"In a 2007 study, preschool children reported that food in McDonald's wrappers tasted better than the same food in plain wrappers, suggesting that branding can even trump sensory input...A 2010 Yale University study found that 'children significantly preferred the taste of foods that had popular cartoon characters on the packaging, compared with the same foods without characters.'"

I admit it kind of freaked me out. My daughter isn't even two and she does this. She doesn't recognize most cartoon characters but she does watch Sesame Street. She prefers juice boxes with Ernie or Big Bird on the box. She frequently requests "Ernie juice". She prefers pureed fruits squeezes (the baby food in a pouch with a spout that she can suck out by herself) with Sesame Street characters on them. She still eats the plain ones but if she has the choice, the choice is obvious. I didn't think twice about it. She usually only eats them when we're traveling or at the beach. It's all organic, 100% fruit and juice with nothing added. But when I read that line about branding trumping sensory input...yeesh. My daughter is already learning to judge by pretty packaging and not by what is inside.

That alone shows me how important it is to turn around the food situation in schools. Kids are so easily persuaded. They learn these lessons when they are so young. We need to make sure they're getting the right information at home and at school.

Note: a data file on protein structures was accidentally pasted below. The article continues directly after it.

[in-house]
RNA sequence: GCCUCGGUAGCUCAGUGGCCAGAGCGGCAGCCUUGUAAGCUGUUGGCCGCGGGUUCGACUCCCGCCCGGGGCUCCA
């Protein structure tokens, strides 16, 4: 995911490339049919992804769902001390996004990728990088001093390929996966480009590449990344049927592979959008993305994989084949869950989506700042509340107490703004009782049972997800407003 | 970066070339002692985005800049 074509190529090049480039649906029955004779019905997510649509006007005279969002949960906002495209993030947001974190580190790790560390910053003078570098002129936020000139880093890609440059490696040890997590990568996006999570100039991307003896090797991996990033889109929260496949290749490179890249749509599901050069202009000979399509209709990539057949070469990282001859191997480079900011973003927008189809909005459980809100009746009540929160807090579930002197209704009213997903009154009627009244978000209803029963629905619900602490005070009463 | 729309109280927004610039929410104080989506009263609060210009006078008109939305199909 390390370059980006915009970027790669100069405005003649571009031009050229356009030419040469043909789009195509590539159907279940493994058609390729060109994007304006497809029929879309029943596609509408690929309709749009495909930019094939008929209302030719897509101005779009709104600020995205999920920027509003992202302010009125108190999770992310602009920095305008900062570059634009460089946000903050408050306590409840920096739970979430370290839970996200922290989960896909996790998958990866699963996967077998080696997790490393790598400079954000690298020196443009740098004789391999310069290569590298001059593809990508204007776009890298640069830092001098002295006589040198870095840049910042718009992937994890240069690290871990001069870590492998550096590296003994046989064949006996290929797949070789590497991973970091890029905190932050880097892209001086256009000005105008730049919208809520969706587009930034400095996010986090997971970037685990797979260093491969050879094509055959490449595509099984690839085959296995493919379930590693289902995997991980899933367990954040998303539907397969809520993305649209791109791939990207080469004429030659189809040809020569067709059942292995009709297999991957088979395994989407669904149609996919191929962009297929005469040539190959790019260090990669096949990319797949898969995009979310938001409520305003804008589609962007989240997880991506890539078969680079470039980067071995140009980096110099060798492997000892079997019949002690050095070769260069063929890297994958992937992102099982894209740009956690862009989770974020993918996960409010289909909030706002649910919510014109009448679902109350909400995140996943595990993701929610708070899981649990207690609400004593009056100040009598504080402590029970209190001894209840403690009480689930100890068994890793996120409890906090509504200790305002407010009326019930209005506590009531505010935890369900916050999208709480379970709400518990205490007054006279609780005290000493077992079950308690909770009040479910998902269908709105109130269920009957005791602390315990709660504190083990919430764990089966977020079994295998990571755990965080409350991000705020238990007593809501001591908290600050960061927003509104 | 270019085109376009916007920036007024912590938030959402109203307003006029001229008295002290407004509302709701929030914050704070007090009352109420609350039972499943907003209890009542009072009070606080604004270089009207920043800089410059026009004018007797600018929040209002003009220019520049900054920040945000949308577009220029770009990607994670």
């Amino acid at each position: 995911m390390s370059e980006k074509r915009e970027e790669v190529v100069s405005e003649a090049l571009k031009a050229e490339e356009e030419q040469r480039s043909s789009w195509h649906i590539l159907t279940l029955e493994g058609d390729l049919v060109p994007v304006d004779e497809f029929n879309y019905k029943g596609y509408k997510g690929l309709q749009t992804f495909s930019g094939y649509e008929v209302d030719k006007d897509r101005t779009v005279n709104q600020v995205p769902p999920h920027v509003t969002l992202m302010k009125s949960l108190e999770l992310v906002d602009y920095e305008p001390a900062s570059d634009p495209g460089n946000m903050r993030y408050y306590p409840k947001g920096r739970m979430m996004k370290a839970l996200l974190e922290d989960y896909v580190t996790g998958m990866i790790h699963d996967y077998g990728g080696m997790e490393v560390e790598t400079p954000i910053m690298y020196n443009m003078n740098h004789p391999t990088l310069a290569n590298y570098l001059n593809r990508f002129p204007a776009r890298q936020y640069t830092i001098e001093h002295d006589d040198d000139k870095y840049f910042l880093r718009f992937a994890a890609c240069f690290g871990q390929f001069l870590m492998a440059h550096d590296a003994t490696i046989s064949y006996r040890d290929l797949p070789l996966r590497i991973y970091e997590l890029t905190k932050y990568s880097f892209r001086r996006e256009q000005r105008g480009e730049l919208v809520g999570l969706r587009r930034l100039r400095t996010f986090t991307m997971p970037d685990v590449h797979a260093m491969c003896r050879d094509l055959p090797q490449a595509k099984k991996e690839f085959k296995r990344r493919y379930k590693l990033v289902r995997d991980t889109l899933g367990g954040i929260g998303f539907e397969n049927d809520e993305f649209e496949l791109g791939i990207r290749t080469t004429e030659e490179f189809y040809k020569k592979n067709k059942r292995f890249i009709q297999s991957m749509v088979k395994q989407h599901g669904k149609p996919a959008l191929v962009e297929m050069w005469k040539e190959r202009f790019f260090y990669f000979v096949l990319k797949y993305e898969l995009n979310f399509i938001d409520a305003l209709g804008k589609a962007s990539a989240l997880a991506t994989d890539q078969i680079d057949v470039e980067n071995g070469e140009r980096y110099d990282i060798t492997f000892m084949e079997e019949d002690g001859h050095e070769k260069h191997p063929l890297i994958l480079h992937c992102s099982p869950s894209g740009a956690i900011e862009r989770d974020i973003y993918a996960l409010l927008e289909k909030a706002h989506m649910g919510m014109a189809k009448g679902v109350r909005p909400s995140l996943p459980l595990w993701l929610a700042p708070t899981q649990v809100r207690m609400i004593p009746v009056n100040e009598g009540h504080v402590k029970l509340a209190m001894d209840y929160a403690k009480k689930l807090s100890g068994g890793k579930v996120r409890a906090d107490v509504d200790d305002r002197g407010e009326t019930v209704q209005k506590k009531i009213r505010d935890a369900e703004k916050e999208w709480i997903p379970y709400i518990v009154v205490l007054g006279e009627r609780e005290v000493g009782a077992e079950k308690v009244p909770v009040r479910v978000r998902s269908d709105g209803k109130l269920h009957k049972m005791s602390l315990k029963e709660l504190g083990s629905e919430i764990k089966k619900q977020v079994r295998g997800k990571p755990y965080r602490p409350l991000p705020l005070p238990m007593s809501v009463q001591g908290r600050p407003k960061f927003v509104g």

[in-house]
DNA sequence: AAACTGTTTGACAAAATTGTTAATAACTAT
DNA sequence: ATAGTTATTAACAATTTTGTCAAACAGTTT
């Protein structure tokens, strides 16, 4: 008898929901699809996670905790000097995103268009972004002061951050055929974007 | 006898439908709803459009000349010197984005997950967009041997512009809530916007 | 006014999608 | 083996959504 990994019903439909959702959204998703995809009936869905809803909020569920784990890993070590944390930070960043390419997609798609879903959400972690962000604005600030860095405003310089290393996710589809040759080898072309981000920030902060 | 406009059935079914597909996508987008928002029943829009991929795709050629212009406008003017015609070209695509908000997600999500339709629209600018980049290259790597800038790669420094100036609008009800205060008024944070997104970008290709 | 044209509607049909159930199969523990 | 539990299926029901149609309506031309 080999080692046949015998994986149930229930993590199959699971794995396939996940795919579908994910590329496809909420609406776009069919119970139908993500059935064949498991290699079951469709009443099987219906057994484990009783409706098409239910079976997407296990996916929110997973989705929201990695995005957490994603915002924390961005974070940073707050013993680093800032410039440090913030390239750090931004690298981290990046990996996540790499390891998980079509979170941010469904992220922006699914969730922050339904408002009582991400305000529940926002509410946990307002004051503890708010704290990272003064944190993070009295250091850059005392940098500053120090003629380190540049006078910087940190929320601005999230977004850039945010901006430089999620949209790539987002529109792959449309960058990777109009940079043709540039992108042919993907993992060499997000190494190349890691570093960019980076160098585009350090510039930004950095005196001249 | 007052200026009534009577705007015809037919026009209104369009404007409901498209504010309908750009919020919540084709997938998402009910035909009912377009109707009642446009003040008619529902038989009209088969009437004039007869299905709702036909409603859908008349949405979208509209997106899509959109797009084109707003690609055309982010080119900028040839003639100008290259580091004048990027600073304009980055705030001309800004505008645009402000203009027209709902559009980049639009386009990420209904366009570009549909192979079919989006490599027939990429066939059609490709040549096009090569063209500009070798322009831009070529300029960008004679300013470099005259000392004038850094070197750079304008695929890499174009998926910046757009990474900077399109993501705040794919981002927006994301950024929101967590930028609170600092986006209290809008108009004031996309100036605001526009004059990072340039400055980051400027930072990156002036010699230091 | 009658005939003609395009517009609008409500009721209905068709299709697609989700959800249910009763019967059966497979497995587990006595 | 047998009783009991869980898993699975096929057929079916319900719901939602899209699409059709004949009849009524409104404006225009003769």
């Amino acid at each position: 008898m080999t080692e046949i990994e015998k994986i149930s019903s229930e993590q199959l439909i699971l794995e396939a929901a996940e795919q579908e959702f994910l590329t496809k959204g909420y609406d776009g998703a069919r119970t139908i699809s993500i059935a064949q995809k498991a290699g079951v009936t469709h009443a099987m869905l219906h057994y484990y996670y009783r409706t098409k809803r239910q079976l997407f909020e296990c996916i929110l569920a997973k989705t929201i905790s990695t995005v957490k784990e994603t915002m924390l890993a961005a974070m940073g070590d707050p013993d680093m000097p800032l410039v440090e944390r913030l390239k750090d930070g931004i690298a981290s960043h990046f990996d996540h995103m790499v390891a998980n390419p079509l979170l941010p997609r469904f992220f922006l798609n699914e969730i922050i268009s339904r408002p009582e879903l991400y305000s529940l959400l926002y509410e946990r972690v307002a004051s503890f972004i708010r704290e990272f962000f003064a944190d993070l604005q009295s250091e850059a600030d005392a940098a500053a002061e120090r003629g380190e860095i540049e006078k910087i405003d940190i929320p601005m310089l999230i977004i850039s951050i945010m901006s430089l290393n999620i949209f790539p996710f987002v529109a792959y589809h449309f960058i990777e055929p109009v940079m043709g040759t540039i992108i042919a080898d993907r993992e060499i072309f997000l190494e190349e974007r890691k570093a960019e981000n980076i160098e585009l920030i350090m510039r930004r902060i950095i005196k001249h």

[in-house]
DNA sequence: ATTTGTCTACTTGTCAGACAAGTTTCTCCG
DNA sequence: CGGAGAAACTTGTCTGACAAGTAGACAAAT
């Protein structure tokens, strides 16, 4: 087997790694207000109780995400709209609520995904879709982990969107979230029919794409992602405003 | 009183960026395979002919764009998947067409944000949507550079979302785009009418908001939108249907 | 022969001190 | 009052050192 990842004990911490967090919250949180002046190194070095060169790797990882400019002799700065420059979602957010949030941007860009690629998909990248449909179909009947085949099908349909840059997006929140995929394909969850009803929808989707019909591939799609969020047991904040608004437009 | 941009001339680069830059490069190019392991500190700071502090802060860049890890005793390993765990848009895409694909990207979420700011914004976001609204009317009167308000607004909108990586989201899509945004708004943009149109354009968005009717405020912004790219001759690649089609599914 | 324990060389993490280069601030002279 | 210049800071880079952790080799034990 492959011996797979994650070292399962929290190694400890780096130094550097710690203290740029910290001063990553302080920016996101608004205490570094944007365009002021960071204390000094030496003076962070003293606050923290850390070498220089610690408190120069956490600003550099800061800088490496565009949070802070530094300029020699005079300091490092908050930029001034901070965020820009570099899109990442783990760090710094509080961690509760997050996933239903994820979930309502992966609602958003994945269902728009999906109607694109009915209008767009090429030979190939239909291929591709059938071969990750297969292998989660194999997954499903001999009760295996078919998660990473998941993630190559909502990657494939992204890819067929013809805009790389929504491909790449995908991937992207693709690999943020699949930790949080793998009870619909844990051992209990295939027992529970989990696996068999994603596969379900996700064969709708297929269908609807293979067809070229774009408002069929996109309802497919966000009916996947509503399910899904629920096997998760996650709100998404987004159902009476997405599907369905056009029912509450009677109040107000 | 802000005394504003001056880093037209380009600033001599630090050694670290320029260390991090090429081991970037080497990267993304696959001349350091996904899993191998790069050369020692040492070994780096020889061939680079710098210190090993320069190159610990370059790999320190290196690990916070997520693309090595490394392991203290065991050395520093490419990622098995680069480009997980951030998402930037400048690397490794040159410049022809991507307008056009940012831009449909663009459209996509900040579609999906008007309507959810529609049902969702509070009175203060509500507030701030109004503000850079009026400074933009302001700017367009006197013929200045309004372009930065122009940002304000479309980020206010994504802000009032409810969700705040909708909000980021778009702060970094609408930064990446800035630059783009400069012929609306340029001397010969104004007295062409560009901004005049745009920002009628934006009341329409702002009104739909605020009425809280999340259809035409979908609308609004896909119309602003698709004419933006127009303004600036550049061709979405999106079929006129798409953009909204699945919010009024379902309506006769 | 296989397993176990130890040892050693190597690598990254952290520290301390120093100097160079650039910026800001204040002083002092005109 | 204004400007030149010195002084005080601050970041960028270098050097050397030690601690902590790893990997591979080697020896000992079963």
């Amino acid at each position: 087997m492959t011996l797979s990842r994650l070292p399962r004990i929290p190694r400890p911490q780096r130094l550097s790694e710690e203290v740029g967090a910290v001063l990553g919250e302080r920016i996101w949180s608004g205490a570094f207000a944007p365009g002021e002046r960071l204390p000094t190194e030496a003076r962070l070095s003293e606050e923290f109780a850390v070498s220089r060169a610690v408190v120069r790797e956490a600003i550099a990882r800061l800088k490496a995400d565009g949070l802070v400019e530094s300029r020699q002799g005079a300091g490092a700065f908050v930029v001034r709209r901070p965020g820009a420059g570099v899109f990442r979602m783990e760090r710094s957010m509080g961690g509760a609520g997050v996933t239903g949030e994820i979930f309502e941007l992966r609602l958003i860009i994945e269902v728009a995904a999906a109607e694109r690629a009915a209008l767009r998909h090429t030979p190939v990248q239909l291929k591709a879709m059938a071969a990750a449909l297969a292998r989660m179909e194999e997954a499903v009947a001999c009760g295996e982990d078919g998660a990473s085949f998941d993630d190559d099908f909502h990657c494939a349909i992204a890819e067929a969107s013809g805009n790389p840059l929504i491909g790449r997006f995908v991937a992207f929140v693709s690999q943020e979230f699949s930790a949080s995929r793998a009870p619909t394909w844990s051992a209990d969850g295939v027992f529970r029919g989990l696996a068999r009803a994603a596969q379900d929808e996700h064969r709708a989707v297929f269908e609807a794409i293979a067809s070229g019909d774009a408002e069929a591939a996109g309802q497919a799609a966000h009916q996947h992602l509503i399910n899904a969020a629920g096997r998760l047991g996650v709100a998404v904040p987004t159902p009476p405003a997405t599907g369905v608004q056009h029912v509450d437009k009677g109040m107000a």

Finally, a disclaimer: This was a paid review for BlogHer Book Club but it's all my own opinion. I didn't like the last book I reviewed and I would have told you if I didn't like this one. But I did like it. You should read it...even if you don't have kids in school. 

And if you're passionate about this topic (or you want to hear what someone besides me thinks about it) visit the Lunch Wars page at the BlogHer Book Club.

Wordless Wednesday

Tuesday, September 27, 2011

Home Again

L. and I spent our first day home falling back into our old routines, enjoying all the things (and the little dog) that we missed while we were away, and catching up on sleep. It's been lovely.

I know L. had fun visiting friends, seeing new places, playing with her cousins, discovering rocky beaches, sliding and swinging in new playgrounds, and hugging her grandma and grandpa. But it's been interesting to watch her changes in behavior over the last few weeks.

Even though I know she had fun, too many days without naps caught up with her. So did the stress of being away from home and missing her other grandmother and our dog. She went from using the potty the majority of the time to almost not wanting to use it at all. She went from not nursing at night to nursing for hours on end (day and night). She's been adventurous and extra clingy at the same time.

She's relaxed since we got home. She was so happy her to see her dog. But she was sad that J. had to go to work. She liked having us all together. She really missed him today.    

I missed him too. I'm looking forward to the weekend.

Friday, September 23, 2011


I thought I would have had more time to write the last few weeks. But I haven't. I suppose it's not surprising. Coming home has been wonderful and I've been thoroughly soaking up the mountains and the colors and the trees. L. has enjoyed experiencing old places like it's the first time. We've all enjoyed the view...